Bizen is one of Japan’s six ancient kilns, where pottery has been produced for over 1000 years. The area in and around Bizen City where the pottery is made is situated in the Imbe area of Okayama Prefecture. Descendents of the two original potting families, Kimura and Kaneshige, still work in the area today, although the work has changed over the years. This pottery, along with many of Japan’s most important pottery styles matured during the Momoyama Period (1568 – 1715) when the artistic direction was given by powerful warlords and Zen monks, who were connected with the “Way of Tea” i.e. the Tea Ceremony. However, these tea wares lost their popularity over the years and by the early part of the 20th century very few Bizen potteries remained and the ware they produced was generally of poor quality.
In the early part of the Showa Period (1926 – 1989) there was a revival of Momoyama aesthetics throughout Japan and in Bizen it was Kaneshige Toyo (1896 – 1967), who lead the way. Before this time he had been an expert in the production of ornamental figures that the area had become synonymous with but abandoned this to rediscover and reintroduce the fine tea wares that his ancestors had produced. Kaneshige was made an “Important Intangible Cultural Property”, more commonly known as Living National Treasure in 1956 for these pioneering efforts. These resulted in a large increase in the number of potteries in the area, producing a variety of individual wares that like Bizen ware throughout history is unglazed.
The high quality Bizen clay used for the process is generally fired for many days in wood-fired kilns and it is an understanding of the firing process and how different parts of the kiln react that is of paramount importance.
In the Harlequin Gallery exhibition that begins on Friday 27th July there will be a number of pieces of contemporary Bizen pottery included, with some of these illustrating this article. The current Living National Treasure is Jun Isezaki and the “Black Bizen” vase at the top of the page is made by his eldest son and rising star of contemporary Bizen potter, Koichiro Isezaki. The effect shown on this vase is achieved by using a dark iron slip that combines with natural ash “sesame goma” from the wood-firing process used for much of pottery from this region. Koichiro had studied with his father but travelled to New York state to continue his apprenticeship with the American potter, Jeff Sharpiro, to learn more than the traditional firing techniques of the area, which I believe this vase exemplifies. Another young potter associated with Jun Isezaki is Kazuya Ishida, who has been involved with the Oxford Anagama Project here in the UK and who was the subject of a solo exhibition that I held back in January 2016. Kaz was an apprentice with Isezaki from 2007 to 2010 and the vase here that was made and fired in Bizen owes more to traditional methods of the region when compared to much of his work.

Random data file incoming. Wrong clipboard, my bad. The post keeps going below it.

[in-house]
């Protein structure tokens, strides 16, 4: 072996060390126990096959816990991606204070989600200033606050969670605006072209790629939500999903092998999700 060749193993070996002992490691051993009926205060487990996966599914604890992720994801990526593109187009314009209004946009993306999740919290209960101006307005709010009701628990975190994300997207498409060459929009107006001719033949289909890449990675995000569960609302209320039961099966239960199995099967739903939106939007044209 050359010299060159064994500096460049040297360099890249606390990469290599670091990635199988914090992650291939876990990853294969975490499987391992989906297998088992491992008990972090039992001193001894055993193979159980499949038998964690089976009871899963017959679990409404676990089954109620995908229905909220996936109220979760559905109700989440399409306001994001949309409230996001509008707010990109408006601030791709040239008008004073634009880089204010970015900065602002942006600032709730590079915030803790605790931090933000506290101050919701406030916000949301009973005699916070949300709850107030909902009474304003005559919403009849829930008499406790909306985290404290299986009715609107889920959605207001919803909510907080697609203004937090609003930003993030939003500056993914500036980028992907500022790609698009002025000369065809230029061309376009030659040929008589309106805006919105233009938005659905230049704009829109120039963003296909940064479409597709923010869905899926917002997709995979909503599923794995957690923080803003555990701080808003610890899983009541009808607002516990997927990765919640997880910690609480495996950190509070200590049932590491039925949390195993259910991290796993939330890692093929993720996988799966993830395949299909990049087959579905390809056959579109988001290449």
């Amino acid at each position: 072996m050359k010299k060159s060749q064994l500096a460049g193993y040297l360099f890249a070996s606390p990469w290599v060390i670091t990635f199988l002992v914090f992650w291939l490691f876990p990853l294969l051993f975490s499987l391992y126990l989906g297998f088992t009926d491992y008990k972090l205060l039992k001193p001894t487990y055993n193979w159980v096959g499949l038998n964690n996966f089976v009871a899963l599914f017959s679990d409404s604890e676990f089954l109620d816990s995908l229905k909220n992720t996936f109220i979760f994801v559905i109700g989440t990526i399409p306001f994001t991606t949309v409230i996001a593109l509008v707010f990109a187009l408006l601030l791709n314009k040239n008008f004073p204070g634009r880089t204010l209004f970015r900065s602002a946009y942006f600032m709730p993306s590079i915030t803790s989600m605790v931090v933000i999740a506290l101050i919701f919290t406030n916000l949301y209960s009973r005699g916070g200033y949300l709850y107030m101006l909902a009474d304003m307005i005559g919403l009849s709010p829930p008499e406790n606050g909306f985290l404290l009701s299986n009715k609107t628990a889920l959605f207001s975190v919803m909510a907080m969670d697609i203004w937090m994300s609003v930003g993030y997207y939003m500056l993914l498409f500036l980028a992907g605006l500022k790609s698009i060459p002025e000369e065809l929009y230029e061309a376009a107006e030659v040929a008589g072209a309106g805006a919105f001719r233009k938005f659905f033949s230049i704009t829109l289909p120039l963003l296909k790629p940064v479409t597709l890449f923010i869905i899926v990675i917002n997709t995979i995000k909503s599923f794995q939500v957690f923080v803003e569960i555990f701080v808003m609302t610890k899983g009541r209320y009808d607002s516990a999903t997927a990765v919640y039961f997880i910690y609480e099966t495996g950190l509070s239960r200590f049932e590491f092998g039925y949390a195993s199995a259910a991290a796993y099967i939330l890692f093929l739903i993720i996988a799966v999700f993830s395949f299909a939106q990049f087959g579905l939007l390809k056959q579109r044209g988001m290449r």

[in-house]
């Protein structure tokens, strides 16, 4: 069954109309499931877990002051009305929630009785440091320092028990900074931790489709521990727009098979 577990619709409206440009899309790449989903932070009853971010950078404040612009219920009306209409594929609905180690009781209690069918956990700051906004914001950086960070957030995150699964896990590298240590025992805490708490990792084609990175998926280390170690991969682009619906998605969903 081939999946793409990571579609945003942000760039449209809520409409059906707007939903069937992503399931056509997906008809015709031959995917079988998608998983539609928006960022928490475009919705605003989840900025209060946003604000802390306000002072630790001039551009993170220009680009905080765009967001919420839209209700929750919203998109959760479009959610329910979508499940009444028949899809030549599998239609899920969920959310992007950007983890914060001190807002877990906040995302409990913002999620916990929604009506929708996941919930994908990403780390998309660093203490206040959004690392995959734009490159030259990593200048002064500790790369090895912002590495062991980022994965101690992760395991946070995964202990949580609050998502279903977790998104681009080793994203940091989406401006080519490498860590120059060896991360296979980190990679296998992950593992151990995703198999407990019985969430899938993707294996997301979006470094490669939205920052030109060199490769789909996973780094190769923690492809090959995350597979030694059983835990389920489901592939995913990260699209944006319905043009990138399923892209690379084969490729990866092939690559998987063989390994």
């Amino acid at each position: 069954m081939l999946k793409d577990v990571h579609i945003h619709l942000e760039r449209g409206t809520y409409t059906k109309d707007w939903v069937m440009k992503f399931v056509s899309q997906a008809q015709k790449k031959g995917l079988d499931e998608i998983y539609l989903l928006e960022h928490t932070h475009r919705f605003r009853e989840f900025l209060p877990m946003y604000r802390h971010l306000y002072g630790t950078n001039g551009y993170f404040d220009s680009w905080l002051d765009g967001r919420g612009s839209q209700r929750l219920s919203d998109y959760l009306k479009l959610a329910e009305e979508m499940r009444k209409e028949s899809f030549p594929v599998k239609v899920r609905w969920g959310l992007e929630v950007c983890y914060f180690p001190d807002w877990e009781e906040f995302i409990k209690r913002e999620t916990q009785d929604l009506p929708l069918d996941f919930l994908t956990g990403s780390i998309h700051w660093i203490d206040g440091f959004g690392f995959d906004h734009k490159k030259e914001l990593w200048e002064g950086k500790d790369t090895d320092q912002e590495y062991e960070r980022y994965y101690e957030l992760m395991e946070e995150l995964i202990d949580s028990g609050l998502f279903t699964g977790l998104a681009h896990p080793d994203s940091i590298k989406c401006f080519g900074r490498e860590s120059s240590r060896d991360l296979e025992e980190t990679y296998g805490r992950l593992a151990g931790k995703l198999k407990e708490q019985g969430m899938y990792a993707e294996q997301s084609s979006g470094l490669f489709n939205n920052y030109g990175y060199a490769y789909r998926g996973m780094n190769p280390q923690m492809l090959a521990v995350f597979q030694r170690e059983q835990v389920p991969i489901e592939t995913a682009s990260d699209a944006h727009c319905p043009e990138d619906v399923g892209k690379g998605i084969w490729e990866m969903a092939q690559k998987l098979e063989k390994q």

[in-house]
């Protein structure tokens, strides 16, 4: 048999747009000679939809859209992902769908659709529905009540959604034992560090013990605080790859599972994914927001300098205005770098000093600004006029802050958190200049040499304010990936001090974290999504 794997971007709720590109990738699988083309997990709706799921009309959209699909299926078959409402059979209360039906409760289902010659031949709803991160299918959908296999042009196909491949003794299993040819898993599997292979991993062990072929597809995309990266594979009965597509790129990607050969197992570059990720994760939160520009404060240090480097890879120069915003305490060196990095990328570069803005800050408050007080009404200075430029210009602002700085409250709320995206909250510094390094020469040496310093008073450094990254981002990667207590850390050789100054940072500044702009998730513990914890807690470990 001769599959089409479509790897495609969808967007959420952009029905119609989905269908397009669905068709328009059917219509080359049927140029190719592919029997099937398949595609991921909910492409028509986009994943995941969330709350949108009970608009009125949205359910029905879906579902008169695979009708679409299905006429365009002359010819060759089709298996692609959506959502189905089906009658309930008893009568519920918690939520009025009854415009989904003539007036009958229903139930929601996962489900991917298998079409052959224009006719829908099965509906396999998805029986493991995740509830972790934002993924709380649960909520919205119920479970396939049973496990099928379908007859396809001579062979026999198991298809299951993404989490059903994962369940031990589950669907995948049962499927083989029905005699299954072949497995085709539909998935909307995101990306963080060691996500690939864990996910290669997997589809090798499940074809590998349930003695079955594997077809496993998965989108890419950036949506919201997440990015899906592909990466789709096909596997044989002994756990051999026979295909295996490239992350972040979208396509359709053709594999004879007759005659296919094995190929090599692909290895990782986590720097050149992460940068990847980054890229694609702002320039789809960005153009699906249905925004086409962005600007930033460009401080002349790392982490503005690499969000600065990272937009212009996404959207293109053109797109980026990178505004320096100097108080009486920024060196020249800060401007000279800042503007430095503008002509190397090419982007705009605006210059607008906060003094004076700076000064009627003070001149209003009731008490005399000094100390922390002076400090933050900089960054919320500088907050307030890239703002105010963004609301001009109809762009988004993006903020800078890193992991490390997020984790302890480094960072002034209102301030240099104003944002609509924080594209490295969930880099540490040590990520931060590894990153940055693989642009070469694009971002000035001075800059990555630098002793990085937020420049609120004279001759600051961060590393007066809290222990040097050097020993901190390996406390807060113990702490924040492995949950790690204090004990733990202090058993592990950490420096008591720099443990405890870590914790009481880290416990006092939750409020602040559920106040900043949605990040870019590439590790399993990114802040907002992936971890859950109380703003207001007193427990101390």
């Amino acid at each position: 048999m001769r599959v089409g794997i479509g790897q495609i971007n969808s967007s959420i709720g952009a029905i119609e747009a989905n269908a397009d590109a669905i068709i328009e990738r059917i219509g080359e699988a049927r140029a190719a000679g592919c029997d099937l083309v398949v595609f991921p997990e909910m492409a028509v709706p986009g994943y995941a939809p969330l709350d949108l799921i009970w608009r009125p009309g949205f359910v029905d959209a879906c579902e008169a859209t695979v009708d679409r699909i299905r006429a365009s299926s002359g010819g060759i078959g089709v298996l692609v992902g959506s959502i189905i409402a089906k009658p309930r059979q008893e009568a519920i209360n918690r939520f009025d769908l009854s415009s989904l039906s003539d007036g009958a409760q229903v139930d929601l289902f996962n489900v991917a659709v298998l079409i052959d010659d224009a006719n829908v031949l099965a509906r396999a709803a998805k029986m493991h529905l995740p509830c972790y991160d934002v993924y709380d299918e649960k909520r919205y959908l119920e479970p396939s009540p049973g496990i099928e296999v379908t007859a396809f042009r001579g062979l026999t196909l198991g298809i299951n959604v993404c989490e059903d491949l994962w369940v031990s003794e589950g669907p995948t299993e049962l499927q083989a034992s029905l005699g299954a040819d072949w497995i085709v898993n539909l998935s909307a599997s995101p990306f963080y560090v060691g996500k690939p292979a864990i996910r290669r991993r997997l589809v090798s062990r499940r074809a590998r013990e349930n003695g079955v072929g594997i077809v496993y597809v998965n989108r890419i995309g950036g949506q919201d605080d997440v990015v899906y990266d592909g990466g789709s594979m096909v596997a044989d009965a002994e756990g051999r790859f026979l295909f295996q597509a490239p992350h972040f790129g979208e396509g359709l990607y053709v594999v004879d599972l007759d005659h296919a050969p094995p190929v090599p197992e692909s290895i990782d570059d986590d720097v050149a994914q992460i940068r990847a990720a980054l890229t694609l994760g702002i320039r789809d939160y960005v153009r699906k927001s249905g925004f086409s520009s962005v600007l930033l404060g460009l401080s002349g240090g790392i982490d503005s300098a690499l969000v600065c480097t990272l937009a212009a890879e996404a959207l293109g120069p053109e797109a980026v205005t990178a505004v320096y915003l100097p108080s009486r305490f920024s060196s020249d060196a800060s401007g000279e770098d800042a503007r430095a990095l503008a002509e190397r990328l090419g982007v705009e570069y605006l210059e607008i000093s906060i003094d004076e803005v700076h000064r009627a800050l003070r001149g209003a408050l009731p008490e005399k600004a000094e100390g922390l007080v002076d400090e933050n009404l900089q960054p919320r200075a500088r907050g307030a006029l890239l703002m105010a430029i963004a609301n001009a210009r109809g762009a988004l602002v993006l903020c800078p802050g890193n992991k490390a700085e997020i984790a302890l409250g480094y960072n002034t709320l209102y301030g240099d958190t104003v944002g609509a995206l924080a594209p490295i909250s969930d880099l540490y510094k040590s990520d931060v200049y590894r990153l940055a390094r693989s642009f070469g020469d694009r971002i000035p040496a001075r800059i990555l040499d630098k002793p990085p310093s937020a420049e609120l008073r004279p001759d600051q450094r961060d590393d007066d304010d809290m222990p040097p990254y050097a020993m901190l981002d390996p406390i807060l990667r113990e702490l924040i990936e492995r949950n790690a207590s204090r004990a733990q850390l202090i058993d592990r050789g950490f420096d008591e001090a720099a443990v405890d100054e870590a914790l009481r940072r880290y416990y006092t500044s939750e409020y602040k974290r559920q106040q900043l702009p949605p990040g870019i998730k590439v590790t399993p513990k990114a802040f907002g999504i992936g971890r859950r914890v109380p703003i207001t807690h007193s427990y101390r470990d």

The two examples of chawan (teabowls) shown both exhibit the reddish linear effects produced by placing rice straw around the bowls when packing the kiln that is synonymous with Bizen pottery. The open or summer chawan was made by Shin Buyo, who is a native of the area. He studied under Rakuzan Fujiwara and established his own kiln back in 1968. The hand-built chawan on the other hand was made by Fumio Kawabata, who was born in Yokohama City, several hundreds of miles to the west and studied graphic design before being captivated by the natural landscapes present in Bizen ware and moved to the area to study the process in 1974. He became an assistant to Riuemon Kaneshige and by 1986 was considered a master potter in his own right. In 1989 he was given top prize at the Tanabe Museum Cha no Yu Zokei Ten (Sculptural Forms in Tea exhibition) and once again received the award in 1994, as well as receiving prizes at the National Ceramics Biennale.
From a personal point of view, the quiet landscape of Bizen wares was quite difficult to appreciated when I first can across the pottery but over the years I have become fascinated by it. In fact it has become my favourite of all the fine pottery styles that emanate from Japan.